October 12, 2018 09:58
Most Koreans would like the death penalty to stay on the books even if it is not enforced.
A survey of 1,000 adults published by the National Human Rights Commission on Wednesday found that 59 percent of Koreans believe grounds for capital punishment should remain constitutional but have reservations about actually enforcing it.
The figure is essentially the same as in a similar survey taken 15 years ago, and the proportion of those who are for scrapping the death penalty entirely fell from 34.1 percent to 20.3 percent.
Korea has not executed anyone since 1997, so international observers have classified it as a country that has technically abolished capital punishment.
But according to the survey, the biggest reason for keeping the death penalty is a perceived increase in brutal crimes, and respondents seem to believe that capital punishment could act as a deterrent. At the same time, 70 percent said the death penalty should be scrapped if there is an alternative, though it is unclear what that might be.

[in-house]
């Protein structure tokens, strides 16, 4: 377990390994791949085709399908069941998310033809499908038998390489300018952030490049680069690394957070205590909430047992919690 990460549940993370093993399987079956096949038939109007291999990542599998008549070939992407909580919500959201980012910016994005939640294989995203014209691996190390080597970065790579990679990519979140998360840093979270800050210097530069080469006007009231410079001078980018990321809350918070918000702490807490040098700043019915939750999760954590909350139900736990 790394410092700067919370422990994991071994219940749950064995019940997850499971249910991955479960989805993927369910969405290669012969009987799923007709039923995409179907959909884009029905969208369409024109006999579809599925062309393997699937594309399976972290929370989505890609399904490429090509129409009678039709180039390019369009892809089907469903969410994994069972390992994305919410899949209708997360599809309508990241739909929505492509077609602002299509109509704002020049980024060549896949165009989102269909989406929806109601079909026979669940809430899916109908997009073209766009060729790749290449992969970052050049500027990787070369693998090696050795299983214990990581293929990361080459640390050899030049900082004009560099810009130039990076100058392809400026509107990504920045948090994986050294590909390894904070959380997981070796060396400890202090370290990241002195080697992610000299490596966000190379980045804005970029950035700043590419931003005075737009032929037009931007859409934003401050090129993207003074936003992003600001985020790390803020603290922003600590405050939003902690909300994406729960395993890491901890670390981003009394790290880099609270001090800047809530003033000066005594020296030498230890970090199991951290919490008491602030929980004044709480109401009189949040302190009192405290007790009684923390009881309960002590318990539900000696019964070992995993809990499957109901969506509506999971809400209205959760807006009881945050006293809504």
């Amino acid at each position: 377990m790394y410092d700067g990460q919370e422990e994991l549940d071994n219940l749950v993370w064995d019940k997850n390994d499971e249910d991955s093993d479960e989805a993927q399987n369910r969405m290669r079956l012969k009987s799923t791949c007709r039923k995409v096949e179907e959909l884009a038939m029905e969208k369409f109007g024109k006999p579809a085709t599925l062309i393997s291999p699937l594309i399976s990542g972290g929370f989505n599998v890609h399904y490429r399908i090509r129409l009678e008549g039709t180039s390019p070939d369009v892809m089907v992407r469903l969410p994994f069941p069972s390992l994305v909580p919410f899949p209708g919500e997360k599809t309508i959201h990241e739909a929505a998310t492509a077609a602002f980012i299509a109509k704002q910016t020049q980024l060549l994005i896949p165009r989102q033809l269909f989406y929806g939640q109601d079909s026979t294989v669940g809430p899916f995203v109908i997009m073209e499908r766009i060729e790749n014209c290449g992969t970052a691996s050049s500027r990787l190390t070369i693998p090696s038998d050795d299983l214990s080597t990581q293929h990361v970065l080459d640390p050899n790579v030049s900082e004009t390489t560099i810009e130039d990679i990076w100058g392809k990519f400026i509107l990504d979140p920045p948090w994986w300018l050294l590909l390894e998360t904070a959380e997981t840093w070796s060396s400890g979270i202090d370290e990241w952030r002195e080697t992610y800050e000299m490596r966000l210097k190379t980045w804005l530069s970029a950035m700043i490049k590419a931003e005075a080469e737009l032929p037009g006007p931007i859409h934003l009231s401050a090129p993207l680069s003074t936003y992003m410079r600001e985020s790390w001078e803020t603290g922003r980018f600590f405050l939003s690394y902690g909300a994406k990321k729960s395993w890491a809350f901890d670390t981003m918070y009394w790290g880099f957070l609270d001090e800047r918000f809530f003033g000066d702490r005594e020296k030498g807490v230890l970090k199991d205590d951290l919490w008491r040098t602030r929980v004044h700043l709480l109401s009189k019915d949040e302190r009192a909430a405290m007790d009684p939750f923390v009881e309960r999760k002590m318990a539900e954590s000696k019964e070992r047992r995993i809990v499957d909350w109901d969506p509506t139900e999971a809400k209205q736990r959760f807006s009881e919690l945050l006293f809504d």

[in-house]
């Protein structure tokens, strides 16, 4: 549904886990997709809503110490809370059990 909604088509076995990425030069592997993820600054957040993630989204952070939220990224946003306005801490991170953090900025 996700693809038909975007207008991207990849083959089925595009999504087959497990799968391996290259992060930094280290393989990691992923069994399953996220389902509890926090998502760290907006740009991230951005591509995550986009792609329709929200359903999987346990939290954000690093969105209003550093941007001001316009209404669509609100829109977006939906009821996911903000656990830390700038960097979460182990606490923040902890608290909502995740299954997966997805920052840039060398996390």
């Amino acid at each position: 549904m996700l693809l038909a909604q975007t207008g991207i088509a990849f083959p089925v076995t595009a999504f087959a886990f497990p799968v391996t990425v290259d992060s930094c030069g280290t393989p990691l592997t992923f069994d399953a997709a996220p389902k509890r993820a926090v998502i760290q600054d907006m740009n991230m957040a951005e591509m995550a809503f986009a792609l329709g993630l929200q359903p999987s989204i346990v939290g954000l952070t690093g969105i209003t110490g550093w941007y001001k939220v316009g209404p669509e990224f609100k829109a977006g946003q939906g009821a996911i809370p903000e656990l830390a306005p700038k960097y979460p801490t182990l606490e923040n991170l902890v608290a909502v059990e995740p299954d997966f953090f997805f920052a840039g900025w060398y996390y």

Human rights groups are calling for stronger efforts to promote public awareness of the issue. Some 140 countries have either abolished capital punishment or stopped enforcing it, with the U.S. a notable exception.
- Copyright © Chosunilbo & Chosun.com